Mario asked in Science & MathematicsBiology · 2 months ago

If no population within the existing species evolved nor is evolving major biological transition (MBT), on what grounds...?

...does the theory of evolution claim that MBTs seen in the fossil record (FR) are the result of evolution?

Science isn't about what people can imagine. It's about whether they can empirically support the imagined. In the theory of evolution, people imagine that evolution (process) caused MBTs seen in the FR. That it caused tham rapidly. These transitions include: the Cambrian origin of novel organs, organ systems and body plans. Or going from fully terrestrial life to fully aquatic (whales). However in nature, there is zero empirical evidence of evolution being able to produce MBTs. Even after it has operated for hundreds of millions of years in many of the existing species. If you take a look at whatever species, no matter how long have they been around, no population within them is observed to underwent or is undergoing MBTs. So scientifically, the outcome of evolution process is never MBT. Just like the outcome of erosion is never a skyscraper. Or just like the outcome of human long jump is never 100 yards. The theory of evolution claims the opposite to what is observed. It claims that evolution can rapidly produce MBTs. On what grounds? On what empirical (not imagined) evidence?

Update:

@Cowboy, sure evolution is a FACT. That's because evolution is defined as hereditary changes (mutations) whose frequencies fluctuate based on environmental factors (natural selection). Obviously, mutations and natural selection do happen, which makes evolution a fact. But the IDEA that evolution produced MBTs is not a FACT. This is imagination. Where's the evidence supporting this imagination?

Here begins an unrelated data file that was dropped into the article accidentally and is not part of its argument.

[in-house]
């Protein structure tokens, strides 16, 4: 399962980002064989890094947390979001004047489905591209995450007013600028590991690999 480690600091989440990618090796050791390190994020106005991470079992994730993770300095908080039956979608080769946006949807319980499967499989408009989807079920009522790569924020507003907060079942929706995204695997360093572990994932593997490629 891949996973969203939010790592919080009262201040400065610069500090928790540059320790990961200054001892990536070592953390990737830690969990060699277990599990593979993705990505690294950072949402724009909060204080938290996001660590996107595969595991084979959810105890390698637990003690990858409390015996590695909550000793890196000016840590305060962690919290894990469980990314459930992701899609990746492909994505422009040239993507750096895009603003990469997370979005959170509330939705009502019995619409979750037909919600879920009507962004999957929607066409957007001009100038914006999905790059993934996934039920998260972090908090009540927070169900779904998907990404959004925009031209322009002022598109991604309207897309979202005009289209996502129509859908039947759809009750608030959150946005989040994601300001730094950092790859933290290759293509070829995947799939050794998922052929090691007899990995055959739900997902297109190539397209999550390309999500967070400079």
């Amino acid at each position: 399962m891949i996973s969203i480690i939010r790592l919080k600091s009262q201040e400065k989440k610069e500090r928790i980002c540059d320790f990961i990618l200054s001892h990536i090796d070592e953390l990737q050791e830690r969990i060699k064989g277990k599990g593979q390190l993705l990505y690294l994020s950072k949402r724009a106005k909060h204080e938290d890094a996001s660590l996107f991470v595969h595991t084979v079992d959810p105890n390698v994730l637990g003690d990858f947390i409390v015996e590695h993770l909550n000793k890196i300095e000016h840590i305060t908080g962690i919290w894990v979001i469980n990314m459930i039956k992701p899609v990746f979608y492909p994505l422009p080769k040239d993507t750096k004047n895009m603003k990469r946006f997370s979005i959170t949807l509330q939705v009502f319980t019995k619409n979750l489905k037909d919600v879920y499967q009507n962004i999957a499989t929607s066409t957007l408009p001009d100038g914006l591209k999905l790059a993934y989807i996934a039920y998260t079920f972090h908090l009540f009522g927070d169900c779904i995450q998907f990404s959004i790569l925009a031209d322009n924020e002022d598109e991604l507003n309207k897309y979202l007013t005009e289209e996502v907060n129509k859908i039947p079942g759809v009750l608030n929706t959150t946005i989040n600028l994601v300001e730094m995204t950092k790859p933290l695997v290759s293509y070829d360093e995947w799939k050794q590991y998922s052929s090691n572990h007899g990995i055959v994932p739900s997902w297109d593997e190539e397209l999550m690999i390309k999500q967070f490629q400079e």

4 Answers

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  • 2 months ago

    Firstly, it took very little time for the London Underground Mosquito to evolve. Proof of this is the the London underground has not been around for all that much time. Secondly, evolution is defined as a change in the population genotype. You don't get to make the rules or to define terms to fit your own biases.

  • ?
    Lv 7
    2 months ago

    Oh, jeez!  What a load of bs!  For one thing, the theory of evolution emphatically does NOT claim that evolution can rapidly give rise to new major taxonomic groups.  And since the average lifetime of a human is less than a century, how could you expect anyone to directly observe major changes that take place over millions of years?  

  • Cowboy
    Lv 6
    2 months ago

    Biological evolution has been observed in every population ever studied - it's a FACT!

  • Dixon
    Lv 7
    2 months ago

    As you say "seen in the fossil record". 

      

    We start with observations such as the fossil record and look for a theory that provides a framework in which the fossil record might be produced. And as it happens there already was a theory based on the interactions of heritability, variation and selection.

      

    After the Cambrian explosion we don't see wide scale major changes like that again and a reasonable explanation is that the ecological environment had then become populated with specialised life forms competing to the margins of every niche, often leading to a cold-war style creep of modest changes.

    However, whenever and wherever  there have been sudden environmental changes we do observe there were often correspondingly quicker modifications to existing species as a response.

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